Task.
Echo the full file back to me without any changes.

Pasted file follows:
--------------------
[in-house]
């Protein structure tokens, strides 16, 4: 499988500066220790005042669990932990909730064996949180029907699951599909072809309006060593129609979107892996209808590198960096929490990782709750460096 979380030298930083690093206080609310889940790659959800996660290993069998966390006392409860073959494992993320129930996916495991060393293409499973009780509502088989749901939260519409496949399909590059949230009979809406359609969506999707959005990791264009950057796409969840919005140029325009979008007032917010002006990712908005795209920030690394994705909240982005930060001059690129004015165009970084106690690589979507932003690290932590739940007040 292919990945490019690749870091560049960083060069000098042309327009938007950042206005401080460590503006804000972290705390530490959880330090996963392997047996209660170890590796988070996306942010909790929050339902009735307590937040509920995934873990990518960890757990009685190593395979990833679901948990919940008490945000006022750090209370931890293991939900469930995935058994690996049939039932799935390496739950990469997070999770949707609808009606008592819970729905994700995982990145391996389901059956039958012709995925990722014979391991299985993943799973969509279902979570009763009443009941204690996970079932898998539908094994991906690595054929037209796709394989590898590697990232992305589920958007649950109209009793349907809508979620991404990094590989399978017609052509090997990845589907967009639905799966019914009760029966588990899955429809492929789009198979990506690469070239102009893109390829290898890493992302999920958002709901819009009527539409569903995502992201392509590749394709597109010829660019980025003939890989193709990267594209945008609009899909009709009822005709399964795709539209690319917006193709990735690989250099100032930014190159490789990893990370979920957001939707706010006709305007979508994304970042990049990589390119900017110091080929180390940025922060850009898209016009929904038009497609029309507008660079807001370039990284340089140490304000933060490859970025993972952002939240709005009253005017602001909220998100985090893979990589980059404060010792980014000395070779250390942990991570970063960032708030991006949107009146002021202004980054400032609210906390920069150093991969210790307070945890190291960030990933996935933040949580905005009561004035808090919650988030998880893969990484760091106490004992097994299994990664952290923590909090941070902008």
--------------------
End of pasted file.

[in-house]
């Protein structure tokens, strides 16, 4: 499988500066220790005042669990932990909730064996949180029907699951599909072809309006060593129609979107892996209808590198960096929490990782709750460096 979380030298930083690093206080609310889940790659959800996660290993069998966390006392409860073959494992993320129930996916495991060393293409499973009780509502088989749901939260519409496949399909590059949230009979809406359609969506999707959005990791264009950057796409969840919005140029325009979008007032917010002006990712908005795209920030690394994705909240982005930060001059690129004015165009970084106690690589979507932003690290932590739940007040 292919990945490019690749870091560049960083060069000098042309327009938007950042206005401080460590503006804000972290705390530490959880330090996963392997047996209660170890590796988070996306942010909790929050339902009735307590937040509920995934873990990518960890757990009685190593395979990833679901948990919940008490945000006022750090209370931890293991939900469930995935058994690996049939039932799935390496739950990469997070999770949707609808009606008592819970729905994700995982990145391996389901059956039958012709995925990722014979391991299985993943799973969509279902979570009763009443009941204690996970079932898998539908094994991906690595054929037209796709394989590898590697990232992305589920958007649950109209009793349907809508979620991404990094590989399978017609052509090997990845589907967009639905799966019914009760029966588990899955429809492929789009198979990506690469070239102009893109390829290898890493992302999920958002709901819009009527539409569903995502992201392509590749394709597109010829660019980025003939890989193709990267594209945008609009899909009709009822005709399964795709539209690319917006193709990735690989250099100032930014190159490789990893990370979920957001939707706010006709305007979508994304970042990049990589390119900017110091080929180390940025922060850009898209016009929904038009497609029309507008660079807001370039990284340089140490304000933060490859970025993972952002939240709005009253005017602001909220998100985090893979990589980059404060010792980014000395070779250390942990991570970063960032708030991006949107009146002021202004980054400032609210906390920069150093991969210790307070945890190291960030990933996935933040949580905005009561004035808090919650988030998880893969990484760091106490004992097994299994990664952290923590909090941070902008």